Obama Tells Veterans Reform Will Not Change Their Health Benefits
Speaking at the Veterans of Foreign Wars' annual convention on Monday, President Obama told attendees that major health reform would not change how veterans get their medical services, the AP/Atlanta Journal-Constitution reports (AP/Atlanta Journal-Constitution , 8/17).
Also on Monday, U.S. Secretary of Veterans Affairs Eric Shinseki spoke at a town-hall meeting with veterans in Philadelphia and likewise said medical benefits for veterans would not change if Congress approves an overhaul.
He added that VA's budget is being increased by 15% in 2010 and pledged to modernize the department for the 21st century (AP/Atlanta Journal-Constitution , 8/17).
Tackling Delays in Benefits
On Monday, Obama also said that rank-and-file employees with the Department of Veterans Affairs Veterans Benefits Administration will be asked to suggest ways to reduce the time and effort it takes to process veterans' disability benefits, the Washington Post reports.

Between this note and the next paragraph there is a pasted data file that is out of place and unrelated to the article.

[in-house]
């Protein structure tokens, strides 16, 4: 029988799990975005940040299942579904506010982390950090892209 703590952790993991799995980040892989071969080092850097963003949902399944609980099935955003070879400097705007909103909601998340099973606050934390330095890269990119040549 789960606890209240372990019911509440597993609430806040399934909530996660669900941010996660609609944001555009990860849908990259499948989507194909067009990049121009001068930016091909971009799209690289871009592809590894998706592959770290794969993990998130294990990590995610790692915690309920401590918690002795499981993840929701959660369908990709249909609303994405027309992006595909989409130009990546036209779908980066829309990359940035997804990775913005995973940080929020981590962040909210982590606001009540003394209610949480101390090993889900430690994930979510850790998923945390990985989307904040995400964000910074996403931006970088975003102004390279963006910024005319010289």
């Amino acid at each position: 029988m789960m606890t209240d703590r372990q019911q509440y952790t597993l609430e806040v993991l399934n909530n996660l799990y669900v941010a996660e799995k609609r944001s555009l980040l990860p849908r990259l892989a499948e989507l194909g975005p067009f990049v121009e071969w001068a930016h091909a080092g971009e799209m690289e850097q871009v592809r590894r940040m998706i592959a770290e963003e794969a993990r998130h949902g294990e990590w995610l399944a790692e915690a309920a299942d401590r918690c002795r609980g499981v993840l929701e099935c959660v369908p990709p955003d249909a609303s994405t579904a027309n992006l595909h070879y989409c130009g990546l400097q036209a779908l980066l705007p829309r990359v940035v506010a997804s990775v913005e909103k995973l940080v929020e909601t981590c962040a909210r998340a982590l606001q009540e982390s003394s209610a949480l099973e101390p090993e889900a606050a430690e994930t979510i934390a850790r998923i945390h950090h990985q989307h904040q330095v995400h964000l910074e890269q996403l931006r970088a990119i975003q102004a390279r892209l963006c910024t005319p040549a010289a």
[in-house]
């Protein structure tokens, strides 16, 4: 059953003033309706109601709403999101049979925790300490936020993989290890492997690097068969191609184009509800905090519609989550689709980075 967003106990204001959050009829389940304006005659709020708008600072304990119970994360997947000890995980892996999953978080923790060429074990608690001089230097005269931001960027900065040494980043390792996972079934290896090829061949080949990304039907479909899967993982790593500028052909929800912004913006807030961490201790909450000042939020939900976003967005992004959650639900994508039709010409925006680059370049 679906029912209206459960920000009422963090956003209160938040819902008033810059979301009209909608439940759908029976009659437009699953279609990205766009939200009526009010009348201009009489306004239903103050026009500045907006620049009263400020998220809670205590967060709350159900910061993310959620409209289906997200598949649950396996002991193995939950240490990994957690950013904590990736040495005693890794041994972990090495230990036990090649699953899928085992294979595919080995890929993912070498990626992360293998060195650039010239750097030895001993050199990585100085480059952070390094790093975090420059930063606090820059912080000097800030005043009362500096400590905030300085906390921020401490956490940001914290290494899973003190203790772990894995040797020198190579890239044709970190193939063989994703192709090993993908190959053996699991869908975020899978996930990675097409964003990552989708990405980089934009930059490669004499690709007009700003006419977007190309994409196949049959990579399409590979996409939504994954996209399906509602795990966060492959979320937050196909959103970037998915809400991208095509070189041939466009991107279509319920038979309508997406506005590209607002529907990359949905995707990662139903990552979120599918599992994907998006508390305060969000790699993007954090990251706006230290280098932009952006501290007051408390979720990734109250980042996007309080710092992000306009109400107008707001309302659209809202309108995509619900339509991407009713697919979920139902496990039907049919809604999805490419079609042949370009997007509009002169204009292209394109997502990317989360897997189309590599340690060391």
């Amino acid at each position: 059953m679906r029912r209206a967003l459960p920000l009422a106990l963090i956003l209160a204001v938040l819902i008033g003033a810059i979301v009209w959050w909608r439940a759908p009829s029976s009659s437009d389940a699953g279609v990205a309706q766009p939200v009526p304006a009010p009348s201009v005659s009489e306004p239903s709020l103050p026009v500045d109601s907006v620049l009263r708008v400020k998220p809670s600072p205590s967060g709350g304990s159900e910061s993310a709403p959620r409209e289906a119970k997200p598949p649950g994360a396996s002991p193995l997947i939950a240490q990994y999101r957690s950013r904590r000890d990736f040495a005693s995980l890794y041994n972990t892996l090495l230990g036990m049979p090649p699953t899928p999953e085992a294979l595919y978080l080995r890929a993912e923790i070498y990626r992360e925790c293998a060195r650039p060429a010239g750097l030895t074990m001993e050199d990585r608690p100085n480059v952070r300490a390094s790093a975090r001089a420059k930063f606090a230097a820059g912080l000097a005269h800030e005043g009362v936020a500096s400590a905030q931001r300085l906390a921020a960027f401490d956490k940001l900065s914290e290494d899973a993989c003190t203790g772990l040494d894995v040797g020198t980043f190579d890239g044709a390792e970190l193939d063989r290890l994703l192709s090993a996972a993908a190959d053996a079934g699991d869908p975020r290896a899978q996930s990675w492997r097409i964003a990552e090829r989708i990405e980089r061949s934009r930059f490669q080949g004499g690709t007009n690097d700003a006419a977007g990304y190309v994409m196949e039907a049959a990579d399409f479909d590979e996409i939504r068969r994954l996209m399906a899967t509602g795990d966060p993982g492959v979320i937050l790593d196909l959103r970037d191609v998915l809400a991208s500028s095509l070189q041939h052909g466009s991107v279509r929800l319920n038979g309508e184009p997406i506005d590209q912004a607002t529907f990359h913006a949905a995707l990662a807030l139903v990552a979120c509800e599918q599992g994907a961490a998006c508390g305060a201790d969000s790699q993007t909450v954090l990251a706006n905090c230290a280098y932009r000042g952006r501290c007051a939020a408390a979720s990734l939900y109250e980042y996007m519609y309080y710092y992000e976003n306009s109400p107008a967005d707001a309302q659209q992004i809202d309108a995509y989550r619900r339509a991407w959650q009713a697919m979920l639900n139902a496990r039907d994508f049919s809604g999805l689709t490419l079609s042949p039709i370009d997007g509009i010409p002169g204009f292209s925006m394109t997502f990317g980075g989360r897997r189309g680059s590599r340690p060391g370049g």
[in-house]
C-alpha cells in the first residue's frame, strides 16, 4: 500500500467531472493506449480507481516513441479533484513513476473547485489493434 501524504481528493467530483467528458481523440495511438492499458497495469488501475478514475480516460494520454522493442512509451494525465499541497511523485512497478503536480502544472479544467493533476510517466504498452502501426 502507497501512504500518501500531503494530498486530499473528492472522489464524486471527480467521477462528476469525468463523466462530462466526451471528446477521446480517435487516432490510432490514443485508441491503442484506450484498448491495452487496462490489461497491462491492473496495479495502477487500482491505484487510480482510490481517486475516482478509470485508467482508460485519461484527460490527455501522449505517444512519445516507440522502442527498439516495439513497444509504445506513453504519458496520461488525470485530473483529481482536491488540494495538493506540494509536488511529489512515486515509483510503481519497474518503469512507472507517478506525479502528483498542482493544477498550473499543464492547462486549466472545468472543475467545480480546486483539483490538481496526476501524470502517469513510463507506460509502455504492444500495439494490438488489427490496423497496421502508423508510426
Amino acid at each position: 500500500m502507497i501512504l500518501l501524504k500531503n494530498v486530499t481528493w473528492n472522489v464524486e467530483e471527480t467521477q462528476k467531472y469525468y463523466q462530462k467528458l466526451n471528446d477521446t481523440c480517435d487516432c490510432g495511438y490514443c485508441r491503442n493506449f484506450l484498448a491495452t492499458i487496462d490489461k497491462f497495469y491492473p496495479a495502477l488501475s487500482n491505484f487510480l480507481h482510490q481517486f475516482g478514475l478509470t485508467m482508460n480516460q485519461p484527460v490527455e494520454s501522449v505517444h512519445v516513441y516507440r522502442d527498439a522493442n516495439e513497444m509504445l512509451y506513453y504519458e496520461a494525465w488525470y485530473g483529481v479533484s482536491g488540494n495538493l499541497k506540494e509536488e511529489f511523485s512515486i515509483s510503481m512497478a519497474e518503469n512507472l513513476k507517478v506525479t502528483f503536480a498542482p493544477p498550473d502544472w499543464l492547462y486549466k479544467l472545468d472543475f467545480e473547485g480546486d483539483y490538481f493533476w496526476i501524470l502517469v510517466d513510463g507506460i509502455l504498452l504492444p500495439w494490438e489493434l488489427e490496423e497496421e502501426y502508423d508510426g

Employees will make the suggestions through a Web-based computer program.
Speaking at the Veterans of Foreign Wars' annual convention, Obama said that the goal is to "cut those backlogs, slash those wait times and deliver your benefits sooner."
According to the Post, the number of unresolved disability claims has increased greatly in 2009 and has elicited protests from veterans groups and lawmakers. In June, the American Legion said the number of unresolved claims was approaching one million, but VA officials disputed the figure.Department officials -- including Chief Information Officer Vivek Kundra, Chief Performance Officer Jeffrey Zients and Chief Technology Officer Aneesh Chopra -- will pick the best suggestions and implement them by December (O'Keefe, Washington Post, 8/18). This is part of the California Healthline Daily Edition, a summary of health policy coverage from major news organizations. Sign up for an email subscription.